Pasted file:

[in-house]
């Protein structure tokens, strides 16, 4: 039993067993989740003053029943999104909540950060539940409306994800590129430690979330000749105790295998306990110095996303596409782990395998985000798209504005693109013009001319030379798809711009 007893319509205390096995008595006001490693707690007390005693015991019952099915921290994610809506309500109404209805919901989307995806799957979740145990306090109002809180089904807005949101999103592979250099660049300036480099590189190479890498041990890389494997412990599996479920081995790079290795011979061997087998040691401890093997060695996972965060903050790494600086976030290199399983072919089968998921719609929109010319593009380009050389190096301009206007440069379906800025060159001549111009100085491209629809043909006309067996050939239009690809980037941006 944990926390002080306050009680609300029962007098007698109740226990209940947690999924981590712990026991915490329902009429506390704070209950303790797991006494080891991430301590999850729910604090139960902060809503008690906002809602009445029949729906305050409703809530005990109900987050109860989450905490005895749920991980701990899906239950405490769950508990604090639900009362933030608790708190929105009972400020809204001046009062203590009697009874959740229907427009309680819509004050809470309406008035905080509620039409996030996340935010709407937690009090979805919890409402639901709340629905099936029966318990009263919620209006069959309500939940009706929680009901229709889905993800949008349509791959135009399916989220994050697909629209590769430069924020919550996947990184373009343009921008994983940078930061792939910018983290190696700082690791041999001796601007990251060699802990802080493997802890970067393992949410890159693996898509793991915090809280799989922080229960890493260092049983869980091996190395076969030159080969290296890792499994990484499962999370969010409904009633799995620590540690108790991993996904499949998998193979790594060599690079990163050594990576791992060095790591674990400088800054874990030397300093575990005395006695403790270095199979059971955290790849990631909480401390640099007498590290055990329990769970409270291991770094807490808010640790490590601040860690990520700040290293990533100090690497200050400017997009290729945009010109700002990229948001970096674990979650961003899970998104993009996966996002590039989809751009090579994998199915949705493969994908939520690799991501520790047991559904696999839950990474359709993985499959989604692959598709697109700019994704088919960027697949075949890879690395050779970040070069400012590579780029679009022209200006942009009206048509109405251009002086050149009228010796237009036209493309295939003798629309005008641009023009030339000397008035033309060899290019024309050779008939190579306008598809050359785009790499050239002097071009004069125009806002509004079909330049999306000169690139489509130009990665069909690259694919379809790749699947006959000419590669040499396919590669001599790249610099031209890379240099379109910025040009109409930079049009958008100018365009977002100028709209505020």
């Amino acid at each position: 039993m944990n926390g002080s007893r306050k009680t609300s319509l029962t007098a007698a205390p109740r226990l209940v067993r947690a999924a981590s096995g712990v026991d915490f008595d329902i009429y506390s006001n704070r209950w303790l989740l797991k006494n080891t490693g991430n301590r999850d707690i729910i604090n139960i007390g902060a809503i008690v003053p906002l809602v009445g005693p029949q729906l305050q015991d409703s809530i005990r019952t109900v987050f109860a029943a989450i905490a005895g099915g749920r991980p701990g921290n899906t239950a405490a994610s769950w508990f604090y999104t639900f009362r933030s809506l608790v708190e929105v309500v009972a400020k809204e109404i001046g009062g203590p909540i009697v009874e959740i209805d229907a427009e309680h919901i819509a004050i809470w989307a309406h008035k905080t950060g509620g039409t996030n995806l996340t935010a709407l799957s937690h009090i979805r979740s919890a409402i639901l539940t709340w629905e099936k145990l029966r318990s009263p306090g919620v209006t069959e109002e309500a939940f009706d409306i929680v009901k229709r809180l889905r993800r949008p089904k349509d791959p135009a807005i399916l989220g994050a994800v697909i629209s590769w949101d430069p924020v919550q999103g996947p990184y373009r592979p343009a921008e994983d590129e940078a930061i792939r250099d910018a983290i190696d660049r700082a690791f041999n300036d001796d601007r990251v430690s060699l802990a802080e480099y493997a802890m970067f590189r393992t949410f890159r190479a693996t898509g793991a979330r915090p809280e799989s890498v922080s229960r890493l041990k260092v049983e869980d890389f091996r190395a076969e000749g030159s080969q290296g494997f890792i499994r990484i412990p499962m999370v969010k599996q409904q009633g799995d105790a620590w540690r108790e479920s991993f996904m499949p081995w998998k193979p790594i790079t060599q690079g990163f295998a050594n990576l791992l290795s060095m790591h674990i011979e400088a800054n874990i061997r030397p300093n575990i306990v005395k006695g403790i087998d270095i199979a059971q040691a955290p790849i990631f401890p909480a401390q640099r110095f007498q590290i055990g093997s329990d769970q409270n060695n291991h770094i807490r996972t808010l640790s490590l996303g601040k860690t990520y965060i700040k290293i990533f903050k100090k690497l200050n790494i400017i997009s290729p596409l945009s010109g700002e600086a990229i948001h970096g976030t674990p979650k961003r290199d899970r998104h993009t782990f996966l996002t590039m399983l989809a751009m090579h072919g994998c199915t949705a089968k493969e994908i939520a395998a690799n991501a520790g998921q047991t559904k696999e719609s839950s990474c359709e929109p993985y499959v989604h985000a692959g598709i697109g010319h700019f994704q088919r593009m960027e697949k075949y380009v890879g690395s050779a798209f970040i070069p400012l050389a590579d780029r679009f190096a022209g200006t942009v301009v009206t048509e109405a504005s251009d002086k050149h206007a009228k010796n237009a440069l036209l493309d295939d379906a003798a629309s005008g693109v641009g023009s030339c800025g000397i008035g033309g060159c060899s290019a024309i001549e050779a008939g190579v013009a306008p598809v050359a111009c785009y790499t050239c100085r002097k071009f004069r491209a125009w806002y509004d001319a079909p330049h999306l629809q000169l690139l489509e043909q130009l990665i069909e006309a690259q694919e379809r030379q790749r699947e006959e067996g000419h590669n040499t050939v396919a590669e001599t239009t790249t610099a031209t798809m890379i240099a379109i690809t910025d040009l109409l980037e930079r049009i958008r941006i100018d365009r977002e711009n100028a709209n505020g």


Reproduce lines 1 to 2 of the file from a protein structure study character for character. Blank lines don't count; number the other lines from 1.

[in-house]
């Protein structure tokens, strides 16, 4: 039993067993989740003053029943999104909540950060539940409306994800590129430690979330000749105790295998306990110095996303596409782990395998985000798209504005693109013009001319030379798809711009 007893319509205390096995008595006001490693707690007390005693015991019952099915921290994610809506309500109404209805919901989307995806799957979740145990306090109002809180089904807005949101999103592979250099660049300036480099590189190479890498041990890389494997412990599996479920081995790079290795011979061997087998040691401890093997060695996972965060903050790494600086976030290199399983072919089968998921719609929109010319593009380009050389190096301009206007440069379906800025060159001549111009100085491209629809043909006309067996050939239009690809980037941006 944990926390002080306050009680609300029962007098007698109740226990209940947690999924981590712990026991915490329902009429506390704070209950303790797991006494080891991430301590999850729910604090139960902060809503008690906002809602009445029949729906305050409703809530005990109900987050109860989450905490005895749920991980701990899906239950405490769950508990604090639900009362933030608790708190929105009972400020809204001046009062203590009697009874959740229907427009309680819509004050809470309406008035905080509620039409996030996340935010709407937690009090979805919890409402639901709340629905099936029966318990009263919620209006069959309500939940009706929680009901229709889905993800949008349509791959135009399916989220994050697909629209590769430069924020919550996947990184373009343009921008994983940078930061792939910018983290190696700082690791041999001796601007990251060699802990802080493997802890970067393992949410890159693996898509793991915090809280799989922080229960890493260092049983869980091996190395076969030159080969290296890792499994990484499962999370969010409904009633799995620590540690108790991993996904499949998998193979790594060599690079990163050594990576791992060095790591674990400088800054874990030397300093575990005395006695403790270095199979059971955290790849990631909480401390640099007498590290055990329990769970409270291991770094807490808010640790490590601040860690990520700040290293990533100090690497200050400017997009290729945009010109700002990229948001970096674990979650961003899970998104993009996966996002590039989809751009090579994998199915949705493969994908939520690799991501520790047991559904696999839950990474359709993985499959989604692959598709697109700019994704088919960027697949075949890879690395050779970040070069400012590579780029679009022209200006942009009206048509109405251009002086050149009228010796237009036209493309295939003798629309005008641009023009030339000397008035033309060899290019024309050779008939190579306008598809050359785009790499050239002097071009004069125009806002509004079909330049999306000169690139489509130009990665069909690259694919379809790749699947006959000419590669040499396919590669001599790249610099031209890379240099379109910025040009109409930079049009958008100018365009977002100028709209505020």